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What would an ideal drug discovery/drug development process look like?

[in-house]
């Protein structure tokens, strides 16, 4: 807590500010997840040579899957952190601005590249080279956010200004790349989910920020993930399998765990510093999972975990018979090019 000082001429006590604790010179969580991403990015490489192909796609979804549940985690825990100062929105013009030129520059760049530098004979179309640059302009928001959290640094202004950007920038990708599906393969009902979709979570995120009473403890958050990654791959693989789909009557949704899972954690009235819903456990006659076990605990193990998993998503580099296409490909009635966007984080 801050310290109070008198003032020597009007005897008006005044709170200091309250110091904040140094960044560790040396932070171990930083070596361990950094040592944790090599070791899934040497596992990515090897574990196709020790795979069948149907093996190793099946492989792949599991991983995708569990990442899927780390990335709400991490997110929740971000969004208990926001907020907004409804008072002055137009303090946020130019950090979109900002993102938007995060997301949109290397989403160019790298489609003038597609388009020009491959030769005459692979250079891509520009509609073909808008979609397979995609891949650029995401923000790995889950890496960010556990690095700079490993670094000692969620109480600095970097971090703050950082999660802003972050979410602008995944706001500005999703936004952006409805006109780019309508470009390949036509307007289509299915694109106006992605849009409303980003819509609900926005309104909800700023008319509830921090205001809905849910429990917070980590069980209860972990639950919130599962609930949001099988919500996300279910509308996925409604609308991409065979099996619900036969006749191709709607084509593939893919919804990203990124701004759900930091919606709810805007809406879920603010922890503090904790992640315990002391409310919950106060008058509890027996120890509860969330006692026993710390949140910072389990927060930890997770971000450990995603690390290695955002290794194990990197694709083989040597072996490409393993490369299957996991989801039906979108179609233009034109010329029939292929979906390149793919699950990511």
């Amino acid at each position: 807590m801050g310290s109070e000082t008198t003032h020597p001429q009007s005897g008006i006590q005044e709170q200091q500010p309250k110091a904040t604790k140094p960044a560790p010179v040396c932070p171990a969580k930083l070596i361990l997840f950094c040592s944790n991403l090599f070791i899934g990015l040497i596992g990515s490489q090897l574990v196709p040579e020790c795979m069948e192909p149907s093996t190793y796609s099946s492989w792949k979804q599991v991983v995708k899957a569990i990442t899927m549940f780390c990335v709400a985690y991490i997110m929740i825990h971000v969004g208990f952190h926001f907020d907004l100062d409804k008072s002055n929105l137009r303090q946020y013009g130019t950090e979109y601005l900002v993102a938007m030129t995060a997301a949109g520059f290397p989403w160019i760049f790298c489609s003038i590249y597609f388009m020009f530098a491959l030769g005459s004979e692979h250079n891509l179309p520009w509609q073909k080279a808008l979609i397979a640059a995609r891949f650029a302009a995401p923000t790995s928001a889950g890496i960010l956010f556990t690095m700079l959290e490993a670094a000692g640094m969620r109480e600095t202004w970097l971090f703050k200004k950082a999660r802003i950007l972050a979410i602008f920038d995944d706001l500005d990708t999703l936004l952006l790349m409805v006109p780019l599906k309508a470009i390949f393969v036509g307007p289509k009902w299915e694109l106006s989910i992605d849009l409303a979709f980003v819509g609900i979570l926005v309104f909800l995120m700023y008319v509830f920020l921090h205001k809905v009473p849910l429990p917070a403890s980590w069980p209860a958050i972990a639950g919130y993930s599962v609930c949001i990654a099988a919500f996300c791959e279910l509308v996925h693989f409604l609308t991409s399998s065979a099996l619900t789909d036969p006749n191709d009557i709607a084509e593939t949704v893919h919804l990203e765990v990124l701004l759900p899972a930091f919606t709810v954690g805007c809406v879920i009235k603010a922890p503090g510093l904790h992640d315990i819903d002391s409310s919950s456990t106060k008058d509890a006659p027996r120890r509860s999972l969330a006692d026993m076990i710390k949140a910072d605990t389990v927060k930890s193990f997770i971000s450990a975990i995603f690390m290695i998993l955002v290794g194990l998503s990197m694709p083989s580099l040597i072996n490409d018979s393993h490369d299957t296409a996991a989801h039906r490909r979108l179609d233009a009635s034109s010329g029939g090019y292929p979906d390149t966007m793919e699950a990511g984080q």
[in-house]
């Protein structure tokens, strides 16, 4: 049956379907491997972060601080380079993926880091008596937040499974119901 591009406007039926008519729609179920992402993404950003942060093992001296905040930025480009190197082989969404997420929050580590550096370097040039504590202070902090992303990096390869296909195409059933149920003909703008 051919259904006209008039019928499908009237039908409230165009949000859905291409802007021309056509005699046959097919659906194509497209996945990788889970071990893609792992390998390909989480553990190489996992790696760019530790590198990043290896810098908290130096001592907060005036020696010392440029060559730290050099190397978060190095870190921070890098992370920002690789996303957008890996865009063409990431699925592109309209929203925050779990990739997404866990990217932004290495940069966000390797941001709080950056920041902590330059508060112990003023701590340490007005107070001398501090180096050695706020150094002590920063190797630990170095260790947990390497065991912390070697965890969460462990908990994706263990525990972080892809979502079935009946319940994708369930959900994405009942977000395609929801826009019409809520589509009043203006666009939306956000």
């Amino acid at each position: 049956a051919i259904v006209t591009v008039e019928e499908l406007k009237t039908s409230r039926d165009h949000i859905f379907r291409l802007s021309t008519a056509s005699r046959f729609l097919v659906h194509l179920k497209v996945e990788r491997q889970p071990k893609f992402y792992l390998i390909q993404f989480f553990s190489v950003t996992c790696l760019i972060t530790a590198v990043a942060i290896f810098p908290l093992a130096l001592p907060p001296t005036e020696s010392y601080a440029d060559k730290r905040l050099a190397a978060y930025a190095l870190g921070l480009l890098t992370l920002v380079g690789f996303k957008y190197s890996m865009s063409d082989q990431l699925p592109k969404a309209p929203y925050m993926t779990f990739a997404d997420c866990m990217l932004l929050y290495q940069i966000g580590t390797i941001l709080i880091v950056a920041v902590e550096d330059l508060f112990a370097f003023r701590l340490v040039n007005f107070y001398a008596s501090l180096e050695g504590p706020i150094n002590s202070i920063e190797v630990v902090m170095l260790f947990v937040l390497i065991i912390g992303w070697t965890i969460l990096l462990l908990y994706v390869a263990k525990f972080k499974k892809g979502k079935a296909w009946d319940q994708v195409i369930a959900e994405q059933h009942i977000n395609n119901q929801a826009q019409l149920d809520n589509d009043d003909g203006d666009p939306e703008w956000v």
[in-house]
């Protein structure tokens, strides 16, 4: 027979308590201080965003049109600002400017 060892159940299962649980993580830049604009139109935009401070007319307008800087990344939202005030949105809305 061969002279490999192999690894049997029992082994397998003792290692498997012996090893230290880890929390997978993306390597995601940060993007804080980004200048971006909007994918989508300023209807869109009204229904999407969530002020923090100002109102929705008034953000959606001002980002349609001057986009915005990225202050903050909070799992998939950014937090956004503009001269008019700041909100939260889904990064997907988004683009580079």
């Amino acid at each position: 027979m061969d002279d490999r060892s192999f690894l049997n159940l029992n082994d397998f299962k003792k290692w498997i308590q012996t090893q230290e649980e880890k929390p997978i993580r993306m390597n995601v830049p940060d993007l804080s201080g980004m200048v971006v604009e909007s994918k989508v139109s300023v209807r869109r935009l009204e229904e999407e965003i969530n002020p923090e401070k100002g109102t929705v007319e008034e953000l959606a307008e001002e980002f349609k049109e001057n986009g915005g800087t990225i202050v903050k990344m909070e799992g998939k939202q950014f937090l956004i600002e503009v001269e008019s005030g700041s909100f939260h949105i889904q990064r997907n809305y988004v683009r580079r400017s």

As a person who has made drugs and is planning on making a career out of it, I hope that a lot of things change by the time I reach the middle of my career. The ideal drug development process would and should look very different from the current system in place.The interesting thing is that most of the interactions that already exists should stay in place. A large problem with the current inefficiency of the drug discovery / development process is that the incentives and goals are misaligned for all of the individual players in the drug making process. It's certainly an acknowledged problem and everyone in the drug industry talks about it. To describe how deep of a hole we're in, I show you Eroom's law (Moore backwards) which suggests that the cost of developing a new drug doubles every nine years.EROOM's Law [1]This is pretty unsustainable and Pharma knows it so there are a lot of experiments and proposals to change the drug development process so that failures occur earlier and successes are identified early and pushed through.Everything I will describe tackles the underlying goal of reducing the attrition rate and costs of the drug development pipeline. To briefly outline MY OWN opinions on what needs to happen to have a cost effective system I'm going to dive into:Adjusting the goals of academic research to focus on clinically relevant areas.Changing how medical research appropriately informs and guides that basic researchBridging the gaps between academic and industrial research by both academic efforts and increased drug companies' fundingDiversifying risk between the various stages of drug development by focusing on individual strengths.Revamping the clinical trial process, drug approval system, and influence of marketing to allow for smaller but faster trials.Integrating the drug distribution system into the healthcare networkCreating and rewiring the feedback loops between all of these systemsThe Role of Basic ScienceLet's start from the beginning. Academics are certainly the seed and start of medical discovery and innovation. They ask the questions we don't know the answers to and also find them and from their understanding of biology, chemistry, and medicine, the drug companies can take things to the next level.Unfortunately, the targets that are hot topics in academic will very often be undruggable targets or at least very hard to hit. Targets like protein-protein interactions, transcription factors, protein aggregates, ubiquitin modifiers, RNA, and epigenetic regulators.[2] A great example of a protein target that receives a lot of attention but is completely undruggable is p53 as described in Can p53 be synthesized into a drug to target cancer? It's a target that is extremely dynamic, has a multitude of interactions, and has plenty of off-target effects. People may get the impression that maybe one day we'll figure a way how to make it a useful drug but in reality, we'll probably never hit it and it's merely an very interesting topic of study in molecular biology (with great scientific importance I would add).The result is ~2% of the human genes are actually druggable which largely separates what academics work on and say we can cure vs. what drug companies can actually cure. [3] I describe this more in my answer to Human Genome Project: Was all the promise publicized by the media during the mapping of the human genome simply hype? and Why has genomics been so unsuccessful in the discovery of new medicines?Every now and then, one of those "undruggable" targets become druggable with the invention of new technologies or chemistries. Things like recombinant technology, antibodies, stapled peptides, and PEGylation have made it possible to attack new targets. Indeed one of the widely assumed "undruggable" targets, K-RAS, was recently targeted by a team from Max Planck using a combination of structure-based drug design.[4] Yet there is still is separation from what academics are working on and what companies can actually do.This was well stated by Stuart Schreiber (who, I note, gave me much of the structure of this portion of the argument): Academic research ... might have a greater impact if it were redirected to developing methods that change our view of what is doable. [5] While there is much talk about target-based drug discovery, the modern era hasn't produced much in terms of drugs and a large part is the failure for basic science researchers to choose good targets. [6]The fixture to this issue would be toHave real MSTPs. A good number of MD/PhDs don't end up going into research or they lose too much momentum because of residency. Having true hybrid scientists will help bridge that gap between what patients need and what is actually possible.Clearer discussions on what is and isn't "druggable". As others have mentioned, scientists should be doing a better job looking at the final product rather than thinking about what applications their recent discovery can be applied to.Improvement on target identification. People need to recognize signal from noise and unfortunately there is a lot of noise.Commitments to developing new chemistries and technologies to target the "undruggable" space.Better academia/pharma interactions.The first two are cultural things that academics need to be less stubborn about. The third is an area ripe for progress. As mentioned by Taffy Williams and Mike Thompson, the advent of personalized medicine drastically improves the ability to relate a disease to it's molecular mechanism of action. Furthermore, HTS technologies are designed to be more amenable to diseased-based drug discovery rather than target or gene-based. To better connect academic research with disease, we need to go further into the chain to medical research.Connecting Physicians and ScientistsDrug discovery really starts with observations in the clinic. Doctors will observe patients and from recognizing patterns, they will have a better idea of what makes up a disease and maybe begin to have an idea of the underlying mechanism. I go into this more in my answer to How do pharmaceutical companies go about finding cures for diseases?The problem with this model is that doctors are notoriously bad at doing science and statistics and either see patterns out of nothing or will run trivial investigator initiated trials that are under-powered, biased, non-randomized, non-placebo controlled, and poorly designed. Again, a large reason why better Medical Scientists are required in medicine.The ideal situation is better data collection using Electronic Medical Records and releasing that data from the EMR companies so that information about patient habits, diagnoses of disease can be used. Unfortunately, this information is very difficult to get unless we have a complete overhaul of the healthcare system which I will go into later. I illustrate the value of having this data with the alternative route.For now, I suggest reading the 5 part series: How to build a good EMR by Jae Won JohThe existing model for data collection is the use of patient communities like Susan Komen and Cystic Fibrosis Foundation, which have been extremely helpful to both doctors and pharmaceutical companies. It helps to link symptoms to the underlying case of disease and pools together the patient populations to understand the epidemiology and guide companies to which drugs will have the broadest effect.As seen in questions below, there are very good reasons for pharmaceutical companies to create a strong patient community to better understand the disease and to help with clinical trial enrollment.How should Pharma work with online patient communities?Which pharma companies are currently working with online patient communities?Should pharmaceutical companies support existing online patient communities or create their own?This has been extremely effective in the Rare disease community in collecting and sharing data to better inform patients, doctors, and drug companies. However, a shared worldwide network that better captures all of the variance of the disease will vastly improve physicians' ability to systematically track trends along with maintain a consistent standard of care. Furthermore, in post-approval studies, this type of network allows us to better identify side effects and drug-tolerant patient populations.The Bridge to PharmaceuticaObviously this isn't merely academia's fault. Pharmaceutical companies need to carry their weight in the drug discovery side. Given the large amount of money that is already dumped into research it is important to prioritize research funding. However, the use of those funds are currently poorly utilized.I go more into the economics in the marketing section but for now, it is important to realize that there are large non-trivial cost barriers from translating an idea from academia to company. As every startup knows, there is something called the "valley of DEATH".[7]Ignoring the y-axis "cumulative profit/loss" and replacing it with "expected value", the graph is essentially the same in the eyes of Venture Capital and investors. During the early stages of drug development, the probability of success is extremely low and expected value of the drug is equally low. Only after a lot of time and money does the "commercialization" or the proof of concept occurs and a drug becomes worth investing in.Unfortunately for the biotech industry, the valley of death usually coincides with a Phase II clinical trial which takes ~$20-100 million dollars to get to which can be demonstrated with the next figure [8].So either VCs need to start doing a series A earlier during the process and regularly fund companies pre-IND, pre-Phase III or another large player needs to step in. In addition, academic groups need to do a better job connecting their publications to the final product to reduce uncertainty and risk.This is probably the most exciting current area of drug development as it requires the least amount of momentum to achieve large meaningful results. Universities, Drug companies, and VCs are largely experimenting with how they are tacking this cap.Academics making their drug fundableI'll start with what Academics. I mentioned earlier that Academics tend to work on problems that don't usually yield to tangible results. However a deeper issue is not realizing the disconnect between a successful publication and the commercialization of that idea.The inability to draw in a licensing deal or VC funding can be summarized by:A poor understanding of the economics of the diseaseLack of meaningful clinically relevant dataAn inability in academia to weed out false positives.A poor understanding of the economics of the diseaseSince most PhDs aren't MBAs, they really have no clue how health insurance works and how much drugs actually cost. Typically the way how research is funded is:Find something coolFind what that cool thing doesSee if that thing it do is usefulJustify doing more research on that cool thing based on what it doesTotally reasonable way of doing research but it's also the reason why the NSF is getting in trouble with Lamar Smith. Essentially most of biological research is driven by finding random applications of the science rather than finding the appropriate application and making involved hypotheses to guide that science.For academics to seriously make an impact, they must first check in with the physicians to see what actually happens in the disease that they are interested in and then adjusting the drug in a manner than is suitable for that disease.For instance, several "cures" of HIV including bone marrow transplants and aggressive antibody treatments are impractical since a handful of "inexpensive" oral drugs will essentially do the same + be safer.Lack of meaningful Clinically relevant dataEveryone has seen the article "X cures cancer". What most people forget to do is to read the small text "this might be useful as a drug in 15-20 years". Typically these high-impact publications go along the lines of demonstrating efficacy in an early model system and then following up those observations with the next logical series of experiments.The common saying in the drug discovery world is that "you get what you screen for". As critics of the pharmaceutical industry will say, we're good at curing mice. While we still face the same drug development issues when we attempt to treat mice, the result remains the same, our drug discovery pipeline isn't optimized for finding drugs that treat human diseases. That is, things like chemical-based screening and target-based screening doesn't necessarily produce clinically relevant results. As mentioned, later, the major sources of failure come from lack of efficacy or toxicity. This basically suggests that you've chosen the wrong target to attack.The alternative is to design the screens to identify clinically relevant compounds from the start. Using disease-specific cell-based assays are one method. Using several filters for activity is another. There are also several efforts to build better mice models which actually have human immune systems and die from human cancers. The world of iPSCs also opens the door to the creation of immortalized cells that come directed from a diseased patient.The ideal scenario is to change drug discovery from a linear process to an integrated research pipeline which eliminates false positives from the start. I'll go more into the research integration later.Proposal for bridging the valley of death [9]An inability in academia to weed out false positives.Certainly a sensitive topic in research is the question Is most medical research wrong? Why or why not?A classic paper Why Most Published Research Findings Are False by John Ioannidis suggests that there is an unfortunate tendency for publications to select for positive data. In my own answer, I claim that this falsehood comes from the misinterpretation of the data and answer by Manish Kothari and Michael W. Long also go along those lines. It surprisingly isn't because of fraud or data manipulation, it's more that people are pressured into seeing what they want to see and making the wrong analysis.This issue also reflects the very difficult task of reproducing research. As a personal example, we have one company that is trying to replicate our data using a similar experimental setup and they were failing to do so. In fact, they had to send "experts" to directly observe my labmate doing his experiment and even made him use their own reagents to confirm. Ultimately we narrowed it down to them using a poor source of a few reagents along with forgetting to mix certain chemicals in a certain order. Unfortunately the guy who figured this all out left so after we taught this information, we had to teach it all over again.A lesser known study done by Bayer and Amgen formed validation teams that essentially spend a year trying to reproduce other people's data. Their conclusion: ~20-25% of the data was reproducible; 2/3 of the data there were inconsistencies. [10]Again, this isn't because of fraud or data manipulation. In many of these cases, the teams had to replace cell lines or change the assay formats to get the hypothesis to work. However, even then, there were inconsistencies. There is a lot of variation in biology and are several factors that may cause a false positive.The moral is: Just because your paper was accepted in Nature, it still doesn't mean that it's scientifically sound enough to spend $1 billion dollars on it. To successfully and scientifically validate your idea to the point where a company is willing to take a risk requires several confirmations of your idea. If the drug works in an assay, use a new assay; if it works in another assay, use a cell-based assay; if it works in a cell-based assay, use another cell-based assay; if it works in that cell-based assay, use a mouse; if it works in a mouse, use a rat; etc. See How do drug researchers address effects that only occur in rats?For intellectual pursuits, these studies may not be particularly rewarding but they are the scientifically correct thing to do and ultimately brings in investors. There is also the whole revamping of the publishing model which I will also go into later.I conclude this chapter with a brief telling of The Sirtuin Saga regarding Resveratrol.[11]Triggered by a study by David Sinclair in 2003 that suggested that the molecule in red wine extended the lifespan of yeast cells and at one point showed the reduction of aging in mice. The resulted in the starting of the biotech company Sirtis which ultimately got acquired by GSK for $720 million. However, later studies suggested that the in vitro assays that suggested this activity had some artifacts due to the presence of the fluorescent molecule used in the experiment. Recent data suggests that the assay only worked in specific conditions but still worked. In the end, the scientists did isolated activity, they just started a ~$1 billion company off the wrong lead compound. [12] [13]This debate itself has lead to multiple Quora questionsDo sirtuins really lengthen lifespan?Does resveratrol keep our cells from aging?Why is red wine good for you?If you ask Alex K. Chen for his opinion, the answer is maybe.Academic pipelinesIn order to get researchers to recognize these pitfalls, Universities have created internal pipelines to help academically minded people solidify business-friendly science that can be outsourced.Most of these groups help Professors and students get through the hurdles mentioned above and uses industrial expertise to indicate what risks remain with the proposed technology. Ultimately these ideas would become mature enough to be licensed or spun out into a company and allow Professors to get back to their professing.A few of these programs already exist and the best examples includeStanford SPARKMIT NEWDIGSNorthwetern CMIDDEmory Institute for Drug DevelopmentU Toronto MaRSUCSF CDDSDrug companies funding academicsAs the academics reduce their risk, companies and VCs need to do a better job taking risks. There are usually two schools of though on how to approach this problem.Drug companies should start pulling out the checkbooks and with an aggressive M&A or partnerships fund early stage researchDiversify the risk to Contract Research Organizations and let them handle early stage Clinical development.Those who believe in virtual and lean startups will tell you to go with option 2 and since they have a MBA, they are probably right. I will tell you to go with option 1 since only Pharmaceutical companies had the long term discipline and vision to prevent further fragmentation of an already shaky potential drug. The current reality is something in the middle since Pharma companies are too unweldy to move quickly through development and small biotechs are too desperate to do good science.The ideal model is a Pharma funded early stage pipeline program that operates independently of the mother program but has the financial and intellectual capital to success.Good examples of these early pipeline programs includeGenentech (gRED) / RocheChorus / LillyCORTEX / PfizerCentocor/ JnJBad examples of early pipeline programs that weren't independent includeGroton / PfizerSandwich / PfizerKalamazoo / PfizerWyeth / PfizerKent / PfizerSirtris / GSKResearch Triangle / GSKHarlow / GSKWhitehouse Station / MerckBasically don't be Pfizer. What essentially happened was that pharmaceutical management interfered with early R&D and started outsourcing certain functions to other countries with "expertise" for the sake of "efficiency". However, what that actually means is waiting for a chemist in China to ship their compound to the assay development team in North Carolina which uses a protein created in Switzerland. It's pretty much guaranteed to not work. What you really want is a small well funded mini biotech that cranks out a bunch of compounds.GSK had shifted to a Therapy Area Units (TAUs) system but they are in trouble since they keep on changing the model every 8 years whenever they get a new CEO. Novartis uses the NBIR model; JnJ never bothered to integrate their units; Roches has pRED and gRED; Merck stuck with MRL but the new R&D chief is proposing an aggressive reshuffling at the time of writing. [14]Pfizer has changed their research model from independent research labs to "Centers of Therapeutic Innovation" which collaborate heavily with several Universities. They are essentially outsourcing all of their R&D to academic labs. Probably a wise move but probably not worth imploding their research units.In summary: Pharmaceutical Managers needs to stop moving units around every ten years especially involving products that take 15 years to work.Part of this is a disciplined approach to outsourcing which gets back to the MBA's approach to doing research. There is a lot of value in contracting out research.It allows companies to focus on what they are good at.Reduces training time of new hiresSpreads out capital costs (especially with contract manufacturing)Where this quickly goes wrong is when expertise gets lost and communications gets severed. I mentioned my own outsourcing story earlier and Derek Lowe has several deep and bitter discussions on the problems of outsourcing. When outsourcing causes you to spend more time troubleshooting your supply chain rather than doing science, you're sacrificing time and money. [15]Making Marketing Departments SHUT UPAccording to Adithya Balasubramanian's answer to What is the detailed cost breakdown of an expensive clinical trial? ~90% of the cost to approve a single drug comes during the Phase III clinical trial. Phase III trials are expensive and unfortunately still fail 40% of the time.The major reasons behind failure: efficacy and toxicity. [16]At some point we had information from Phase II trials that informed us that this drug had a pretty good shot at working. As indicated in the cost breakdown, In addition to the fact that they already cost a lot, Phase III trials are get more expensive because they are getting longer, more complicated, have a lower patient retention rate, lower patient enrollment rate. All in all, we are being too aggressive with the way how we design clinical trials and pushing compounds into phase III.A good example of getting impatient and going blindly into Phase 3 trial was the recent Pfizer, JnJ, and Elan efforts with Alzheimer's and blew over $1 billion on two trials with Bapineuzumab despite very indifferent Phase II data. See Where did most of the money in the failed Bapineuzmab Alzheimer’s antibody phase III trial go? The companies had their eye on the $5 billion / year Alzheimer's market but didn't allow the science to dictate their strategy and placed a bad gamble. [17]My hypothesis is that we rush to Phase III too quickly and design the trials to be too broad. If the Phase II data indicates that the drug works in half of the patients, we should be testing the drug in the responsive half. The marketing team will say, that's too complicated, let's test all of the patients and get twice as much money obtaining a blockbuster.The unfortunate result is to appropriately design a suitable trial, you will need a larger subject population and a longer enrollment period to sufficiently power the trial. This ultimately will cost several times more and has a higher chance of failure than designing a smaller well powered trial. This comes back to efficacy and toxicity. If you have a good idea which patients will likely show the best efficacy and least toxicity, you should design your trial for those patients. As mentioned earlier, this is partially due to choosing an incorrect target. However, enrolling the patients that have the wrong target is also a sure way to get a dud.The clinical trial that goes against this tide was Herceptin which looked to attack a gene that was expressed in only 20% of Breast Cancers. From a disciplined scientific approach, Genentech resisted the pressure of increasing their market size 5x by narrowing into the smaller group of Her2-positive patients. Doing so allowed them to use a significantly smaller population (10-20 times smaller) and get approval more quickly.However, there is a reasonable question whether the marketing people were right. Recent reports do suggest that Herceptin works even for certain Her2 negative patients and a non-trivial proportion of Doctors don't pay attention to Her2 status prior to prescribing the drug. In the end, you want the broadest indication since it gets you the most money in the brief period of time the drug patent exists. Marketing got their Blockbuster anyways.You can't blame Pharma companies for thinking this way. I;m sure that some MBA has shown that taking these type of these aggressive gambles should actually get more money in the short term despite the higher failure rate. As a result, to incentivize a trend towards these smaller but better designed trials we need to have an overhaul of the drug approval process.A new interaction between the FDA, Insurance, and PharmacyWhile a lot of drugs fail simply because we didn't identify failiures early like in the case of Bapi, there are some drugs that failed since too many non-responders were enrolled. In my non-medical opinion, drugs like Vioxx and Avandia should probably be on the market since they do work despite what Steve Nissen says. Their problem is that they are being marketed to the wrong people.Despite the large controversy in data reporting for Rofecoxib (Vioxx), it was an extremely effective drug for some patients. It certainly had risks but both the US and Canada voted in favor of allowing the drug to be returned since they thought that the benefits outweighed the risks. However, the publicity hit already happened and Merck decided to permanently withdraw the drug.Another good drug that had devastating side effects was Thalidomide, the drug that triggered the strengthening of the FDA in the first place. The drug infamously caused numerous birth-defects and was quickly withdrawn from the market. As we can see in Can Thalidomide -- a drug with an exceptionally controversial history -- actually be used to treat multiple diseases as claimed in the article cited below? the once dangerous drug has reemerged as a potential Multiple Myeloma drug.This brings us into need to change the drug approval process. The potential of Pharmacogenomics can significantly change our ability to rationally identify patients who will respond well to drugs. This allows us to better design clinical trials that will enroll patients.The risk of these trials are still high and there are real concerns about generating enough of a profit to bridge the valley of death.The appropriate proposal is the use of adaptive licensing, which takes advantage of accelerated approvals to start charging patients to recuperate the costs of drug development but under extremely restrictive conditions. However, while it may cost more per patient initially, it does lower the barrier to entry and reduces the time spent in the valley of death.Depiction of Adaptive licensing [18]A good example is the recent approval of Lomitapide which ran a tiny 29 patient phase III trial for the ultra-rare genetic disease homozygous familial hypercholesterolaemia and got FDA and EMA approval for only that indication. However, the compound has potential efficacy in hetereozygous patients and with the initial approval in the small patient population, they should have enough cashflow to initiate the larger phase III trials.This is heavily on the FDA to allow these trial designs to occur. Their role is to ensure that efficacy and safety are in place. With that in mind, they need to reassure companies that they won't consider these early stage Phase III trials as "proof of concept" trials and are willing to look at earlier NDA fillings.It should be acknowledged that reducing the patient population does complicate enrollment and as indicated by several answerers in What are some of the biggest challenges with setting up and conducting clinical trials? enrollment is one of the hardest steps with clinical trials. However, by tapping in to the patient communities and the use of smaller trial designs, I am hopeful that this dilemma can be resolved.Closing the Feedback LoopTypically when you see something about drug development you see funnel like this:I've always hated this diagram.It makes the entire drug development process seems extremely linear and essentially the secret to getting a drug is taking more shots. Also it assumes that failure is built into the process.The real drug development diagram looks more like the next two diagrams [19]The key thing that makes these proposed systems work is the ability to use the current data to better design future experiments. Rather than working on several compounds and removing them by a process of elimination, you're working on a single product that gradually gets refined and polished by the time it reaches approval. Failures should lead to new hypotheses and guide the development rather than close the door. For this loop to be complete several things need to change.Doctors and InsuranceThese folks were blamed before but now they are getting blamed again. For adaptive approvals to work, Doctors will have to restrain one of their most powerful tools: off-label use. At the same time, insurance companies need to do a better job enabling off-label use when it is appropriate.As mentioned, Doctors need to do a better job observing and reporting patient outcomes. With the increased role of Phase IV monitoring this becomes even more important. Doctors will also need to adjust to the increased role of companion diagnostics and personalized genomics information. For instance, an abnormally large percentage of doctors prescribe herceptin without checking their patient's HER2 status. While the next wave of doctors are beginning to be trained with this mindset, a full overhaul of medical practice won't occur for at least another 30 years when veterans finally die out (however, we still want our Drs on Quora to live forever). However, even the current medical education that was given to people like Jae Won Joh and James Pan doesn't fully integrate a mindset of using personalized medicine.Insurance companies will also need to shift from a high-deductible mindset to a preventative mindset. Drugs in the US are still extremely expensive to the end-user and insurance companies aren't doing enough to negotiate those prices down and appropriately. They will also need to shift from a disease-based model to a target-based model. We can no longer treat breast cancer as breast cancer but instead, treat HER2-positives vs. EGFR-positive cancers. With these systems in place, drug repurposing would become more easy to recognize and push through.Completing this side of the feedback loop will be a key step. For this to happen, Electronic Medical Records will have to be commonplace and better and systematic data collection needs to be implemented.The interesting arena of clinical trials with personalized medicine are the MD Anderson BATTLE Trial and the British Columbia Cancer Agency's Utilization of Genomic Information to Augment Chemotherapy Decision-making for People With Incurable Malignancies in combination with PREDICT. These efforts use full genome sequencing from single-patients in attempts to do personalized cancer treatments. However, according to Marco Marra (I saw him at a conference), there are all sorts of logistical hurdles including biopsy collection and access to off-label drugs. There is also the whole inability to making meaningful connections between genomic datasets and the root cause of cancer.Revamping Data TransparencyAs it can be seen in questions likeMedical Research: Are a significant fraction of drug studies private and not released out to the public?Food & Drug Administration: What is the best way to track the progress of experimental treatments undergoing clinical trials?Where can I find meta-analysis reports on clinical trials?Is every clinical trial recorded on that true the clinical trials or biology research data in university labs are chaos and not recorded properly for a feasible usage of the co-worker and the succeeded researcher?Is most medical research wrong? Why or why not?There are all sorts of problems with collecting and releasing data. Again, it's not as if we're doing all sorts of fraud and making stuff up (at least most of us). I've already talked about this extensively in the section: An inability in academia to weed out false positives. In addition to the steps to validate those results, another major change would be to incentivize the publication of more negative data.To ask private companies to publish negative results, we must first ask this of our own government sponsored researchers. The bias towards positive data and the lack of acknowledging the negative data is a huge problem in academia and often leaves well intentioned hypotheses to linger longer than they should. The reasons are numerous as described in Why don't academics regularly publish their negative results?However, there are new better outlets for publishing these results and with the onset of new low-cost open-access journals like PeerJ and PLoS One, the barriers toward publication are being reduced. Ultimately it will take a massive culture change before that happens.GSK and others have also recognized that lack of data sharing in Clinical trials have also hindered their ability to predict potential failures. Unfortunately, the current situation is a prisoner's dilemma where companies that share the data get hurt by the companies that don't but all of the companies would greatly benefit if everyone shares. However, through outside political pressure from the NIH and FDA along with internal pressure, this should be a dilemma that gets resolved as the inertia changes. [20] You can find out more at All Trials Registered. There is also an extensive discussion by Ben Goldacre that is summarized in What do medics, researchers, drug company employees or drug regulators think about 'Bad Pharma'?There currently is a lot of valuable data out there. Genome sequencing has open the floodgates in genotype information and doctors see interesting observations all the time. However, there isn't an efficient system capturing all of this knowledge and despite all of the hate towards the Patient Protection and Affordable Care Act, if it accomplishes anything, it will be the mandated migration to EMRs.The SummaryCongrats. You are approaching the end of this giant tirade about the stiff and stubborn drug making complex. I hope that people understand that there are a lot of factors at play and the high cost of drugs isn't entirely the drug industry's fault. In addition, there are complicated politics that prevent the major players from interacting. Do to this, we need to do a better job passing a compound from one stage to the next.Academics need to do a better job convincing companies of their science.Doctors need to do a better job relying their problems to the academics.Pharma companies need to do a better job funding the researchers.Pharma needs to do a better job designing their trials.The FDA needs to do a better job allow people to design these trials in that manner.Everyone needs to publish their data.At the end of the day, it comes down to having a system where science is relevant to the medicine and guides the drug development process. The industry needs to shift to a system where hitting singles and getting compounds through is more cost effective and efficient than swinging for homeruns. This is a topic that I talk about quite a bit and I suggest following In the Pipeline: and the Quora blog Making Drugs.[1] Diagnosing the decline in pharmaceutical... [Nat Rev Drug Discov. 2012][2] Outsmarting Cancer: Why It's So Tough[3] Druggability[4] Small molecule inhibition of the KRAS-PDEδ interactio... [Nature. 2013][5] The State of the Art of Chemical Biology[6] A critique of the molecular target-based drug disc... [Metab Eng. 2008][7] Osawa and Miyazaki, 2006[8] Organic synthesis toward small-molecule probes and drugs[9][10] Believe it or not: how much can we rely ... [Nat Rev Drug Discov. 2011][11] The Sirtuin Saga[12] Thinning the Fog around Sirtuins | Guest Blog, Scientific American Blog Network[13][14] Making Changes Inside Merck's R&D[15] An Outsourcing Blast[16] Translational research: 4 ways to fix the clinical trial[17] How A Failed Alzheimer's Drug Illustrates The Drug Industry's Gambling Problem[18 ] Adaptive Licensing: Taking the Next Step in the Evolution of Drug Approval[19] Discovery of small molecule cancer drugs: successe... [Mol Oncol. 2012][20] GSK commits to publishing all clinical trial results (Wired UK)